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Eat smart and your body will pay you back handsomely with sharper memory and stronger muscles. Here, eight foods that science shows can keep your brain and body fit.
A handful a day can keep Alzheimer’s away. A study done on a large group of elderly people found that those who regularly consumed nuts were less likely to develop the disease compared to those who didn’t. The researchers say the beneficial healthy fats, vitamin E and folate are to thank and are found abundantly in walnuts and almonds.
Repairs muscle damage. Regular bouts of intense exercise, for all its glory, does produce some free radicals that can lead to soreness. Nuts are loaded with post-exercise defense nutrients such as vitamin E, magnesium, folate and fiber. Plus the bit of protein (four to six grams per one-ounce serving) strengthens immunity.
2. Lean beef
Helps you recall useful digits. Phone numbers, pin codes, gym lock combinations — if you forget them often, eat beef. Volunteers in an Australian study were better able to memorize long number sequences after two weeks of supplementing their diet with five grams of creatine monohydrate (equivalent to one pound of red meat). The researchers say that having higher creatine levels in the brain ups thinking capacity overall.
Builds muscle. Red meat is the best source of iron and zinc. You need iron for oxygenating your muscles and zinc for immune support to help you recover, repair and grow after exercise. For even more bang for your nutritional bite, buy grass-fed beef. Unlike regular beef, grass-fed has a significant source of CLA (conjugated linoleic acid), which has been shown to help reduce body fat by aiding your body to maintain insulin sensitivity.
3. Dark Chocolate
Fights fatigue. Chocolate lovers rejoice: Eating a bite-sized piece may boost alertness, according to research from the University of Nottingham. Flavonols found in cocoa are responsible for aiding mental acuity by boosting blood flow to certain areas of the brain for up to three hours, according to the study. However, the researchers note that this effect is most felt in a sleep-deprived state.
Wards off fat buildup. Rich in catechins, dark chocolate may aid weight loss since catechins can help to increase thermogenesis: the calories you burn digesting food. What’s more, the more bitter the chocolate is, the more fat-burning catechins they contain. Just don’t go cuckoo for cocoa: Stick to one ounce of 82 percent extra-dark chocolate a day.
Bolsters memory. Eating tuna (and other types of fatty fish) at least three times per week has been shown in a large-scale study to lower risk of age-related memory loss and strokes. Credit docosahexaenoic acid (DHA), an omega-3 fatty acid that powers up brain cell membranes.
Revs metabolism. Having more omega-3 fats in your body makes your muscle cells more “fluid,” which allows for quicker delivery of nutrients in and out of the cells. Result: a faster metabolism to boost performance and fat loss.
Keep your mind nimble as you age. There’s no getting around it: Getting older makes your brain more vulnerable to oxidative stress. But studies show that anthocyanins from blueberries offer antioxidant and anti-inflammatory power that reduce the damaging effect of aging such as Alzheimer’s and other age-related diseases. Other components of blueberries have also been shown to improve memory, focus and concentration.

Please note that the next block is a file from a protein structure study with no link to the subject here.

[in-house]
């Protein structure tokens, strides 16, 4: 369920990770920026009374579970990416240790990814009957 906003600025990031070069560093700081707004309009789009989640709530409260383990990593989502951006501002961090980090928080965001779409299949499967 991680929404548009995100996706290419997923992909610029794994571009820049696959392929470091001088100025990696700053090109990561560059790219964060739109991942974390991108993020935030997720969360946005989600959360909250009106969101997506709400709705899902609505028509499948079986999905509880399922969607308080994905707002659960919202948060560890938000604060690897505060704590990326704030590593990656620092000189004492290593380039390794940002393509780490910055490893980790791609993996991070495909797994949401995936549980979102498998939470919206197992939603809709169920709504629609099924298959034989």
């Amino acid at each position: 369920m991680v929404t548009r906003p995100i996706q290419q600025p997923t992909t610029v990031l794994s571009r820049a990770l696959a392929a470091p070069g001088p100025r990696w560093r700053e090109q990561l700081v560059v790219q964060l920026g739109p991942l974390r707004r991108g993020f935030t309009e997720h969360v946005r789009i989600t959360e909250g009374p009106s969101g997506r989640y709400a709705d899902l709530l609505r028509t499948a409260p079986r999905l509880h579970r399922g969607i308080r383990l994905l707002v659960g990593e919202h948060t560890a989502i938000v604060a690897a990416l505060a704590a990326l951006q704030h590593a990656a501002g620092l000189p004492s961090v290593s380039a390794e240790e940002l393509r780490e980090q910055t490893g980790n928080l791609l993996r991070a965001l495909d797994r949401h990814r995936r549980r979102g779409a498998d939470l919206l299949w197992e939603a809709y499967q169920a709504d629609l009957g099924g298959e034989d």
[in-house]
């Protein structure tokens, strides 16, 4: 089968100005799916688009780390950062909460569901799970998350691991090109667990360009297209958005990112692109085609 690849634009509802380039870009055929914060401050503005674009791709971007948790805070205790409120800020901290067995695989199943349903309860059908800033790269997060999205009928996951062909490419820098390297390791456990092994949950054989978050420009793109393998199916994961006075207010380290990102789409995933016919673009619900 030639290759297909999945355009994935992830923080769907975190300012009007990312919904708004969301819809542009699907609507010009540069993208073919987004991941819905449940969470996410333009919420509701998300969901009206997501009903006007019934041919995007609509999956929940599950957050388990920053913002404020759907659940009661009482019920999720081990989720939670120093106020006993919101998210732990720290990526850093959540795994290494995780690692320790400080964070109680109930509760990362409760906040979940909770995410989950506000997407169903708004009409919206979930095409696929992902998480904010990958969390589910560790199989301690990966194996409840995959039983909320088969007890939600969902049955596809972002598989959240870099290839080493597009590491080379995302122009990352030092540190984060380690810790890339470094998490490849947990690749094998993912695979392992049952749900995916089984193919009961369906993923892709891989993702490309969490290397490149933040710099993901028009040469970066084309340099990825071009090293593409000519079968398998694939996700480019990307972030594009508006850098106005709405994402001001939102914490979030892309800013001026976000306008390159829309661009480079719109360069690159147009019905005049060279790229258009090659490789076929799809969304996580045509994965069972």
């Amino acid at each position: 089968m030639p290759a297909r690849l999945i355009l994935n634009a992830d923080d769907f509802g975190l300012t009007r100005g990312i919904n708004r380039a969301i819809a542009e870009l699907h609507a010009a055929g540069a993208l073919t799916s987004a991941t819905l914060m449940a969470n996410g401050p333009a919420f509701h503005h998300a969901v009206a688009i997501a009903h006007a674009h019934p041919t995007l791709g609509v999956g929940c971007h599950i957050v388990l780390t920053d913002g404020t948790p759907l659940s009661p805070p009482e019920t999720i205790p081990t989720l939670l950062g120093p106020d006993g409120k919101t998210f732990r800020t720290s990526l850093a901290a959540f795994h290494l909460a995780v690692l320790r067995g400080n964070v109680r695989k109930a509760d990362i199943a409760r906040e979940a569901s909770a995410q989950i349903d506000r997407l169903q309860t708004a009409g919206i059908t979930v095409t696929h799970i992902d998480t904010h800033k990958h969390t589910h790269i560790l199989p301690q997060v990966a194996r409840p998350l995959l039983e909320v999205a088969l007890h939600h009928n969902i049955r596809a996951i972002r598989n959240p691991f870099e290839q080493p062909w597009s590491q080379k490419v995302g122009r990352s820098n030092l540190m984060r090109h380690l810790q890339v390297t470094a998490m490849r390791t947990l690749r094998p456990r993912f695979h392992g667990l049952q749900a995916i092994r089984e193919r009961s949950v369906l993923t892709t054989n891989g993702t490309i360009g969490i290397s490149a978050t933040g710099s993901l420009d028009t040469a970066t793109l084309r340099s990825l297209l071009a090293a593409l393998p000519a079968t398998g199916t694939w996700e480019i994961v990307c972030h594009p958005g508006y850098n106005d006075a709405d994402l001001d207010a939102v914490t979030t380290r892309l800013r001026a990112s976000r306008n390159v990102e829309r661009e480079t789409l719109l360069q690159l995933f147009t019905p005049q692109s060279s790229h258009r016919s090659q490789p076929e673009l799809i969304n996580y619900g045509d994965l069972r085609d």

Nurse post-exercise damage. Because exercise increases your metabolism and causes you to breath in more oxygen, you naturally create more free radicals in your body. Fortunately, antioxidants in blueberries have been shown to help counterbalance some of that oxidative stress, so you have a lower chance of getting sore muscles.
A cup a day keeps your mood at bay. Beans, peas, legumes and especially lentils are the richest whole-food sources of folate, a B vitamin that strongly affects mood and cognitive function. Folate is necessary for building new brain cells, and falling short on folate could lead to an increased susceptibility to oxidative damage of brain cells. In fact, clinical studies have found that a folate deficiency has been observed in up to 38 percent of patients diagnosed with depression.
Build muscle, quell cravings. One cup of beans contains 16 grams of muscle-building lean protein and a good dose of magnesium, which aids nerve function. Plus all types of beans have about 16 grams of fiber, which fosters a feeling of fullness.
7. Whole grains
Boost happiness. Carbohydrates stimulate the release of serotonin, the famed hormone that makes you feel calm and even better able to tolerate pain. Whole unprocessed grains provide vitamin B-6, which helps serotonin work better. In fact, the Journal of Neuroscience Nursing reported that a lack of B-6 can cause nervousness, irritability and even depression.
Aid muscle repair and fat burning. Whole grains like brown rice, quinoa and buckwheat (soba) offer immune-enhancing zinc, and vitamin E, an antioxidant that helps ward off post-exercise oxidative stress. Whole grains have just the right amount of magnesium and manganese to help ensure that carbs are used immediately for energy instead of being stored as fat. A large body of evidence has shown that daily consumption of whole grains can help you control weight.
8. Leafy Greens
Improve memory. The antioxidant cocktail contained in leafy greens (vitamin C, beta- and alpha-carotene and vitamin K, has been shown to boost memory and the ability to learn new tasks from past examples (something called concept learning) in older people. So when you’re grey and still active, performing new training moves will be a cinch.
Fight inflammation. Studies have shown that active people who don’t eat many antioxidant-rich foods have higher levels of inflammatory markers than athletes who do eat plenty of fruits and green leafy vegetables.